Song Review: Block B – Shall We Dance

Block B has maintained a certain level of success (especially as soloists) over the past two years, but it feels like their group work has lost some of its momentum ever since their nearly two-year hiatus after 2014’s H.E.R. February’s boisterous Yesterday seemed to herald a return to form, and Shall We Dance‘s very title hints at the kind of quirky banger the guys used to supply on the regular.

Shall We Dance is indeed quirky, built around a slinky strings riff that manages to sound funky and sinister at the same time. Yet somehow the energy of classics like Nillili Mambo and NalinA is missing. I attribute this to the song’s chorus, which rests almost entirely on that aforementioned instrumental riff. Even P.O.’s gruff, commanding tone isn’t enough to add interest to the repetitive “shall we dance?” exclamation that forms the main hook. Like many 2017 comebacks before it, there’s an absolute vacuum at the center of the song.

This is a shame, because there are many interesting pieces surrounding this black hole of a hook (and I’m not just talking about the group’s atrocious styling in the music video). Zico and Kyung are reliably charismatic during their playful verses, and the touches of falsetto from the vocal line add an interesting, almost improvisational vibe. The song’s bridge is more fleshed out than the actual chorus, and hints at Dance‘s potential that unfortunately remains unrealized. In short, the track succeeds on mood and sentiment, but is almost skeletal when it comes to substance. It feels dangerously close to coasting, and that’s not where Block B should be at this stage in their career.

 Hooks 6
 Production 8
 Longevity 7
 Bias 7


6 thoughts on “Song Review: Block B – Shall We Dance

  1. Just FYI, 2014 wasn’t “nearly two years ago,” and you seem to be evaluating the status of their careers without being aware of the two songs released between “Shall We Dance” and “H.E.R.”


    • I think there’s been a misunderstanding. That sentence refers to the nearly two-year break between H.E.R and A Few Years Later, not the length of time between H.E.R and the present.

      I’m completely aware of the material the group released last year. In fact, you can check out my reviews archive page to see what I thought about them. (I particularly liked Toy 😉


      • Sorry, I read over that too quickly.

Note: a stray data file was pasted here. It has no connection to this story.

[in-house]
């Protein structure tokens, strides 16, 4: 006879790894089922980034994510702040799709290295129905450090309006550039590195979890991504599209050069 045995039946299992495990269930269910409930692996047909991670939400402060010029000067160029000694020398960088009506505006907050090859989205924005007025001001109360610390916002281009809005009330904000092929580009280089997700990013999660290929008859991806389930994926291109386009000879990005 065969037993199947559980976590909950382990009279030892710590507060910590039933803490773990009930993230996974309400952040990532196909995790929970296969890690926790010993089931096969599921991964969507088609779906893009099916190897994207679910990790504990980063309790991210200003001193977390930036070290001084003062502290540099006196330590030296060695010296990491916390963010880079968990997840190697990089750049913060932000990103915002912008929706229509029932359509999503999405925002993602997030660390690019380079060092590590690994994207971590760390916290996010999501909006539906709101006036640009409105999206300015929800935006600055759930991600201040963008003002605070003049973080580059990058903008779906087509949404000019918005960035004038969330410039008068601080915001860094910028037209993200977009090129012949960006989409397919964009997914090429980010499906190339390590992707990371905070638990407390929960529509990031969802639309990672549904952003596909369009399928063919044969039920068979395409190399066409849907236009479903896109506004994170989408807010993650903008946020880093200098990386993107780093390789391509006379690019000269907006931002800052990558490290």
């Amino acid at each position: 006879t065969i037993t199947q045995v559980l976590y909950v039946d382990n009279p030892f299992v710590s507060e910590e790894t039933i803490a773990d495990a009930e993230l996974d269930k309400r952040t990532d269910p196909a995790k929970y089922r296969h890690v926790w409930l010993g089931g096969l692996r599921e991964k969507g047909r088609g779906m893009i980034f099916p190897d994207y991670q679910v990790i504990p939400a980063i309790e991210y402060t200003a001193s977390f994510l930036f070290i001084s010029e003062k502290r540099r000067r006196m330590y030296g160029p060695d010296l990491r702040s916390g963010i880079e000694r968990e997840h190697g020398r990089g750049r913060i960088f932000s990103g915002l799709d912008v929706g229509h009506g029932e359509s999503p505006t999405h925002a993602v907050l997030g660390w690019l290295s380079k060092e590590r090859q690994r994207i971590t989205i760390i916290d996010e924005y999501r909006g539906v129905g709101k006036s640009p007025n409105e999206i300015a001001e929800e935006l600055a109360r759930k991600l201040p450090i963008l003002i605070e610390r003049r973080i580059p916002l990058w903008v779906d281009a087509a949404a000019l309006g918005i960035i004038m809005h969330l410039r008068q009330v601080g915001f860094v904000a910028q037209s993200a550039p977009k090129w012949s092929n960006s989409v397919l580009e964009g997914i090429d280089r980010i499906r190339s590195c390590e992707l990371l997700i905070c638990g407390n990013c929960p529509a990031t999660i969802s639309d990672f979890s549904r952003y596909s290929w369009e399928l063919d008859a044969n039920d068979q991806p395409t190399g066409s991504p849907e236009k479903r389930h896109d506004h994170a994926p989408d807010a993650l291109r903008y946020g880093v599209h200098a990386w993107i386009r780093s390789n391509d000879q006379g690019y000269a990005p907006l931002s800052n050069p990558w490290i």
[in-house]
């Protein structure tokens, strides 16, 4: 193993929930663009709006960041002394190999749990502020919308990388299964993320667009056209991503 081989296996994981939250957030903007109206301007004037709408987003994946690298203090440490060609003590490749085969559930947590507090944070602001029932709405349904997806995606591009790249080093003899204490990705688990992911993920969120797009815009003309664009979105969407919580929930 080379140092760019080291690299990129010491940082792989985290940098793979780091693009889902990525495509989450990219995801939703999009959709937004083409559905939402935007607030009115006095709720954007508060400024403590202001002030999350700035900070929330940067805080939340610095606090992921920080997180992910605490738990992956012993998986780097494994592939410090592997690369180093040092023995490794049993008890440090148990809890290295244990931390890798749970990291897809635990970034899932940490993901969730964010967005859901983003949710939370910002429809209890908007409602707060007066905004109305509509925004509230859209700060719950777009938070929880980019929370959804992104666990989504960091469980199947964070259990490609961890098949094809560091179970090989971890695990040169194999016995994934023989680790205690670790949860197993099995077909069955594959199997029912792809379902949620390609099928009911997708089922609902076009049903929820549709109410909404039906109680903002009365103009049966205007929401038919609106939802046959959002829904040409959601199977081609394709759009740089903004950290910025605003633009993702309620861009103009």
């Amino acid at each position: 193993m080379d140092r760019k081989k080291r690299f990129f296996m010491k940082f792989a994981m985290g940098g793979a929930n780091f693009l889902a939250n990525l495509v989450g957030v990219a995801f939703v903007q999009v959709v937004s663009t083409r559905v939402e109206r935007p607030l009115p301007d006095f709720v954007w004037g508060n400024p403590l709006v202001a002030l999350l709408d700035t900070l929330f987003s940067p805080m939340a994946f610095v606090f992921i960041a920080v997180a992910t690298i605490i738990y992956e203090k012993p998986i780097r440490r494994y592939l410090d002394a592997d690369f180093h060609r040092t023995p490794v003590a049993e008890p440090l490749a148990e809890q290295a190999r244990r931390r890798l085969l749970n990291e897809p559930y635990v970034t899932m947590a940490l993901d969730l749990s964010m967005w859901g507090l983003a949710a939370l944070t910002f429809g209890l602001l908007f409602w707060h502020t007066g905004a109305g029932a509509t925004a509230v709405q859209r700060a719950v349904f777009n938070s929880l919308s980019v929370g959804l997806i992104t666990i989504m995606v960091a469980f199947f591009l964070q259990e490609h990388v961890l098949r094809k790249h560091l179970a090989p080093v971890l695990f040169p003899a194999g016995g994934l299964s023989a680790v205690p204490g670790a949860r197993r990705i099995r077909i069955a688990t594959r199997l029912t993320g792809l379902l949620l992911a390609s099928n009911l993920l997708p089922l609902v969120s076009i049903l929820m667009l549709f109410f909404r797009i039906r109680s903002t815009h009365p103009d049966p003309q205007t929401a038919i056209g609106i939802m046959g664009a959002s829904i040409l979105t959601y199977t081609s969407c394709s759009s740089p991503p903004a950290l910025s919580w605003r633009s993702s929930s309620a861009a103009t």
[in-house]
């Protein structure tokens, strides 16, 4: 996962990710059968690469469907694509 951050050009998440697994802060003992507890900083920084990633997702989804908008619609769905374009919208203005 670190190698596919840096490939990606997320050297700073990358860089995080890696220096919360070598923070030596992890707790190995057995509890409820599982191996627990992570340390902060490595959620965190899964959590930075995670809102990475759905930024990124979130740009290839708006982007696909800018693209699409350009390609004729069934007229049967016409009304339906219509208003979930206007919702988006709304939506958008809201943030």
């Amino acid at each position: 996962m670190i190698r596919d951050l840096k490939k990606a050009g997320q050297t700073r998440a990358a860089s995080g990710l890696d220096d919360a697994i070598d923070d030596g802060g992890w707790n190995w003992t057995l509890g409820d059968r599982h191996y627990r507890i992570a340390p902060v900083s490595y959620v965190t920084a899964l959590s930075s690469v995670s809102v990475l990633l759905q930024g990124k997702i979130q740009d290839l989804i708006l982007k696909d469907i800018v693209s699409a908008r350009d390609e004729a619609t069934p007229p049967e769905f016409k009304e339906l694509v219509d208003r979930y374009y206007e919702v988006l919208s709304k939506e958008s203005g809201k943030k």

But…you liked “Toy”? So if you liked it and consider “Yesterday” a boisterous return to form, when exactly did the loss of momentum happen?


        • I did like Toy, and it charted well too. But I think that long hiatus took its toll in some regards. Maybe it’s just a natural maturation of their sound, but they were on such a roll from 2012-2014, releasing song after song that had a certain energy that felt all their own. For me, their work since that time just doesn’t match that same energy.

          But like I said, that could be intentional. After all, the guys are older and music tends to shift as bands mature. In the end, it’s only my opinion. Obviously they’re still a hugely successful group, even if I’m not a big fan of this particular comeback.


  2. Honestly, I really agree about the losing of momentum thing. Particularly after that long and painful lawsuit about them not getting paid, their parents getting cheated of their money, the CEO’s suicide etc. The company they switched to has also not been giving them many opportunities or resources to promote – Shall We Dance was made in, if I am not wrong, three weeks before the comeback. I just think it’s a shame – with better luck I think their potential and their musicality could have been brought out well, but it’s a little too late now. Their latest releases make me feel like they’ve been drained of their energy.


  3. Pingback: Song Review: Block B – Don’t Leave | The Bias List // K-Pop Reviews & Discussion

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